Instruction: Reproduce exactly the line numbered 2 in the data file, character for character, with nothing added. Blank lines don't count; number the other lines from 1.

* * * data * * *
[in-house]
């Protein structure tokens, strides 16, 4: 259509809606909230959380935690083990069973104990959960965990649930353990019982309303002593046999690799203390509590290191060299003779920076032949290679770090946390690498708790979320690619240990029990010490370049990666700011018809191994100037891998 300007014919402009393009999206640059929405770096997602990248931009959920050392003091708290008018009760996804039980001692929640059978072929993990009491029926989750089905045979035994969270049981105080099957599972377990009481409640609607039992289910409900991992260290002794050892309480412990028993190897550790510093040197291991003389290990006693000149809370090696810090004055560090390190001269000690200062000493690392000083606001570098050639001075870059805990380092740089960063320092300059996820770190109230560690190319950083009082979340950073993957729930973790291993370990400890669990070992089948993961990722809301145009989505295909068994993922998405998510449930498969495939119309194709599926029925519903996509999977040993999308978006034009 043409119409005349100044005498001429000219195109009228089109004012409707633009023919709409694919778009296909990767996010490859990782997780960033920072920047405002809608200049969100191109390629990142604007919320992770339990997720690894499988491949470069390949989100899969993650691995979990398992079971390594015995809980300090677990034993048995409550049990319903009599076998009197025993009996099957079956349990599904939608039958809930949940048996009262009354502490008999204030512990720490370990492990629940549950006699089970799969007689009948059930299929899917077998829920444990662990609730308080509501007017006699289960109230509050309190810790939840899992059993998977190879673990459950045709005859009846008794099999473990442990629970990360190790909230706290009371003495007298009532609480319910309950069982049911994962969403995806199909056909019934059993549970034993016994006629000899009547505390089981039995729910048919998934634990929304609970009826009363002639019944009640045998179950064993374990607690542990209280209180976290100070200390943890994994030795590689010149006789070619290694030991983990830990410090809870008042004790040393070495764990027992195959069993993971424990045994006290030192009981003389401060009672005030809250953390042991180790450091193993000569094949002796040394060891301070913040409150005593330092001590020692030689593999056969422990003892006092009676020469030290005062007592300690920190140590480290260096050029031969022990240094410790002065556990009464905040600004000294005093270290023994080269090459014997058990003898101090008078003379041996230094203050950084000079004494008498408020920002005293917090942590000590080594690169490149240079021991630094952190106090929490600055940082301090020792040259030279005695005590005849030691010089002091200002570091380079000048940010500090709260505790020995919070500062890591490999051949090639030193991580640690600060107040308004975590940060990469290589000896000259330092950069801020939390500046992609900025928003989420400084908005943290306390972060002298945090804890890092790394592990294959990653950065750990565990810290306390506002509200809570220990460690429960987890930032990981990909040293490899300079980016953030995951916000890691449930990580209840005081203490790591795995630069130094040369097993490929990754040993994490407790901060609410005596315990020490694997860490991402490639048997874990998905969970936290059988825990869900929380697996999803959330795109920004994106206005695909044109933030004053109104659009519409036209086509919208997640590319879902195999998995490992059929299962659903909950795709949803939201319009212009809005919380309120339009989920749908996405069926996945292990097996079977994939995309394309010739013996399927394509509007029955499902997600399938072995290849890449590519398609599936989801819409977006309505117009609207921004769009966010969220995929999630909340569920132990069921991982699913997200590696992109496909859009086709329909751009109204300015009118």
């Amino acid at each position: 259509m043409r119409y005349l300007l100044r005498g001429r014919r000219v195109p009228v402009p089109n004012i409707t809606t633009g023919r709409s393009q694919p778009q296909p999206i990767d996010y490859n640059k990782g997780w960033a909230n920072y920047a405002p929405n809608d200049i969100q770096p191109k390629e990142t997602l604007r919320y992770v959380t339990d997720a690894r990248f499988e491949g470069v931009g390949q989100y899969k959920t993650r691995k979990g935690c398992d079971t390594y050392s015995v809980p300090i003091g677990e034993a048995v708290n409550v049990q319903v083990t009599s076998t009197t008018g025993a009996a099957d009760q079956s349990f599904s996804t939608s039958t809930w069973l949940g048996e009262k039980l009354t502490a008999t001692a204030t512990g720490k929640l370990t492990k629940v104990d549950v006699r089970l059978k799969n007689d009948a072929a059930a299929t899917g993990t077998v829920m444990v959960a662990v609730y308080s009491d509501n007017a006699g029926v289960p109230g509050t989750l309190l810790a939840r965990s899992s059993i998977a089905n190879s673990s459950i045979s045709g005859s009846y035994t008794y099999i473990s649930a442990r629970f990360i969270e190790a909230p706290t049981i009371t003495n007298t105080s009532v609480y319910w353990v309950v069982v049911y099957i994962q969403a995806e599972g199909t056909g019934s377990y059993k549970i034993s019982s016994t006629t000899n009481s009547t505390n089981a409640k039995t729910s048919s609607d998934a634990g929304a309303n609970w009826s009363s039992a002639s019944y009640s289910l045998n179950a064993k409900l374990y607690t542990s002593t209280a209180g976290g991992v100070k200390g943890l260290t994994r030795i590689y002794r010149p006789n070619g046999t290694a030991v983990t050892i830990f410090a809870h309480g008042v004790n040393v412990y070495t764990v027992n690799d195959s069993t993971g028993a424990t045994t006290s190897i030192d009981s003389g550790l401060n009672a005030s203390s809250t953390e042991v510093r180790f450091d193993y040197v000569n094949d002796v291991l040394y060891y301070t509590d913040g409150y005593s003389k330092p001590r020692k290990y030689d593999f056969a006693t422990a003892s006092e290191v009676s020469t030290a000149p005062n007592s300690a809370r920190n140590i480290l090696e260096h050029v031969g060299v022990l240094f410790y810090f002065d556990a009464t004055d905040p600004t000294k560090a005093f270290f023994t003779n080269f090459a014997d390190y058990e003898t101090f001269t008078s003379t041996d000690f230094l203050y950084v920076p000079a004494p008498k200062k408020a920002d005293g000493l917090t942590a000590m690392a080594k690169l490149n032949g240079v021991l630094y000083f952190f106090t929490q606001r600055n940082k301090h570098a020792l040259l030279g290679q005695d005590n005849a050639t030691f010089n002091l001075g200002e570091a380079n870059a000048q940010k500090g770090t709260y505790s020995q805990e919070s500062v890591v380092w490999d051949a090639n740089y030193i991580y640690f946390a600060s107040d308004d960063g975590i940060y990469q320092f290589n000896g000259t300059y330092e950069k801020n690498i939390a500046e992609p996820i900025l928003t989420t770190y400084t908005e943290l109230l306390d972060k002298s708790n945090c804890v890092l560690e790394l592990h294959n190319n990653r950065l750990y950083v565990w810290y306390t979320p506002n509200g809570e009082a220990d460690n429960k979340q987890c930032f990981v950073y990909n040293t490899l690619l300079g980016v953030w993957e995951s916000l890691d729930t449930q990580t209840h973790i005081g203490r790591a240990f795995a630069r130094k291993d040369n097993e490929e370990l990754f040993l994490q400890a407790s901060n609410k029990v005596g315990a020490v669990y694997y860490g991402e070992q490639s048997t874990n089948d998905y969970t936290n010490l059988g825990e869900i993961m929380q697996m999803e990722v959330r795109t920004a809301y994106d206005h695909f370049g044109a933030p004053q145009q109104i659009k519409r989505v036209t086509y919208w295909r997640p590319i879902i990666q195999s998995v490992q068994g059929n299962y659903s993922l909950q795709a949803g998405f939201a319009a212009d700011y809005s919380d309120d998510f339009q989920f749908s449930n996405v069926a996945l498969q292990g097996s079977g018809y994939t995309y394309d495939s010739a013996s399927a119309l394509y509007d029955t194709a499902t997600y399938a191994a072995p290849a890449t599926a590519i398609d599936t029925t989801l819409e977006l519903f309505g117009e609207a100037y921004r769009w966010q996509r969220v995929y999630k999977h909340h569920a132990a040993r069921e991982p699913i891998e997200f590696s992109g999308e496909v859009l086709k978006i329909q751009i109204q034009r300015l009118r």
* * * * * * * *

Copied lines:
């Protein structure tokens, strides 16, 4: 259509809606909230959380935690083990069973104990959960965990649930353990019982309303002593046999690799203390509590290191060299003779920076032949290679770090946390690498708790979320690619240990029990010490370049990666700011018809191994100037891998 300007014919402009393009999206640059929405770096997602990248931009959920050392003091708290008018009760996804039980001692929640059978072929993990009491029926989750089905045979035994969270049981105080099957599972377990009481409640609607039992289910409900991992260290002794050892309480412990028993190897550790510093040197291991003389290990006693000149809370090696810090004055560090390190001269000690200062000493690392000083606001570098050639001075870059805990380092740089960063320092300059996820770190109230560690190319950083009082979340950073993957729930973790291993370990400890669990070992089948993961990722809301145009989505295909068994993922998405998510449930498969495939119309194709599926029925519903996509999977040993999308978006034009 043409119409005349100044005498001429000219195109009228089109004012409707633009023919709409694919778009296909990767996010490859990782997780960033920072920047405002809608200049969100191109390629990142604007919320992770339990997720690894499988491949470069390949989100899969993650691995979990398992079971390594015995809980300090677990034993048995409550049990319903009599076998009197025993009996099957079956349990599904939608039958809930949940048996009262009354502490008999204030512990720490370990492990629940549950006699089970799969007689009948059930299929899917077998829920444990662990609730308080509501007017006699289960109230509050309190810790939840899992059993998977190879673990459950045709005859009846008794099999473990442990629970990360190790909230706290009371003495007298009532609480319910309950069982049911994962969403995806199909056909019934059993549970034993016994006629000899009547505390089981039995729910048919998934634990929304609970009826009363002639019944009640045998179950064993374990607690542990209280209180976290100070200390943890994994030795590689010149006789070619290694030991983990830990410090809870008042004790040393070495764990027992195959069993993971424990045994006290030192009981003389401060009672005030809250953390042991180790450091193993000569094949002796040394060891301070913040409150005593330092001590020692030689593999056969422990003892006092009676020469030290005062007592300690920190140590480290260096050029031969022990240094410790002065556990009464905040600004000294005093270290023994080269090459014997058990003898101090008078003379041996230094203050950084000079004494008498408020920002005293917090942590000590080594690169490149240079021991630094952190106090929490600055940082301090020792040259030279005695005590005849030691010089002091200002570091380079000048940010500090709260505790020995919070500062890591490999051949090639030193991580640690600060107040308004975590940060990469290589000896000259330092950069801020939390500046992609900025928003989420400084908005943290306390972060002298945090804890890092790394592990294959990653950065750990565990810290306390506002509200809570220990460690429960987890930032990981990909040293490899300079980016953030995951916000890691449930990580209840005081203490790591795995630069130094040369097993490929990754040993994490407790901060609410005596315990020490694997860490991402490639048997874990998905969970936290059988825990869900929380697996999803959330795109920004994106206005695909044109933030004053109104659009519409036209086509919208997640590319879902195999998995490992059929299962659903909950795709949803939201319009212009809005919380309120339009989920749908996405069926996945292990097996079977994939995309394309010739013996399927394509509007029955499902997600399938072995290849890449590519398609599936989801819409977006309505117009609207921004769009966010969220995929999630909340569920132990069921991982699913997200590696992109496909859009086709329909751009109204300015009118």